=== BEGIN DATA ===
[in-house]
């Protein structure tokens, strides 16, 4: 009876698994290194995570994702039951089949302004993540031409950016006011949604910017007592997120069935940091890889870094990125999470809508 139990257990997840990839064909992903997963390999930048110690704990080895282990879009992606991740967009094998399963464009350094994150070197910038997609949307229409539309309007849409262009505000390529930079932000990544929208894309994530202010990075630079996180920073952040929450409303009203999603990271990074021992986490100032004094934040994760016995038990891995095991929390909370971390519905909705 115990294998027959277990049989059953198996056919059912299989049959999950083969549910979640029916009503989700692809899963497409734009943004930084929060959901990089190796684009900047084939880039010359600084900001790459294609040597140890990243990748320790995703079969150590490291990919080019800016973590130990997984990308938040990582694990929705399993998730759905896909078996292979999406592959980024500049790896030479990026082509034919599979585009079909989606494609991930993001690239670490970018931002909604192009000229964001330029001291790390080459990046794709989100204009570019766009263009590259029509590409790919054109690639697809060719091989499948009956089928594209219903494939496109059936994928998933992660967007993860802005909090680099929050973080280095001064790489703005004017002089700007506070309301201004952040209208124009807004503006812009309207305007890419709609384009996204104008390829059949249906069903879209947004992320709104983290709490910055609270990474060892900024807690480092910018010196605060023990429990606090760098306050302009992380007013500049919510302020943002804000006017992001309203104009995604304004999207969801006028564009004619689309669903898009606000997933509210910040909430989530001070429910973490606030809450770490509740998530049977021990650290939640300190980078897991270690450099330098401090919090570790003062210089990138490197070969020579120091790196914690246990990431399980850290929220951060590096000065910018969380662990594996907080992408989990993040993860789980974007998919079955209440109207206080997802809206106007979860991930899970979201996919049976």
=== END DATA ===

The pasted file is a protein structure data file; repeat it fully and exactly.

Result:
[in-house]
């Protein structure tokens, strides 16, 4: 009876698994290194995570994702039951089949302004993540031409950016006011949604910017007592997120069935940091890889870094990125999470809508 139990257990997840990839064909992903997963390999930048110690704990080895282990879009992606991740967009094998399963464009350094994150070197910038997609949307229409539309309007849409262009505000390529930079932000990544929208894309994530202010990075630079996180920073952040929450409303009203999603990271990074021992986490100032004094934040994760016995038990891995095991929390909370971390519905909705 115990294998027959277990049989059953198996056919059912299989049959999950083969549910979640029916009503989700692809899963497409734009943004930084929060959901990089190796684009900047084939880039010359600084900001790459294609040597140890990243990748320790995703079969150590490291990919080019800016973590130990997984990308938040990582694990929705399993998730759905896909078996292979999406592959980024500049790896030479990026082509034919599979585009079909989606494609991930993001690239670490970018931002909604192009000229964001330029001291790390080459990046794709989100204009570019766009263009590259029509590409790919054109690639697809060719091989499948009956089928594209219903494939496109059936994928998933992660967007993860802005909090680099929050973080280095001064790489703005004017002089700007506070309301201004952040209208124009807004503006812009309207305007890419709609384009996204104008390829059949249906069903879209947004992320709104983290709490910055609270990474060892900024807690480092910018010196605060023990429990606090760098306050302009992380007013500049919510302020943002804000006017992001309203104009995604304004999207969801006028564009004619689309669903898009606000997933509210910040909430989530001070429910973490606030809450770490509740998530049977021990650290939640300190980078897991270690450099330098401090919090570790003062210089990138490197070969020579120091790196914690246990990431399980850290929220951060590096000065910018969380662990594996907080992408989990993040993860789980974007998919079955209440109207206080997802809206106007979860991930899970979201996919049976």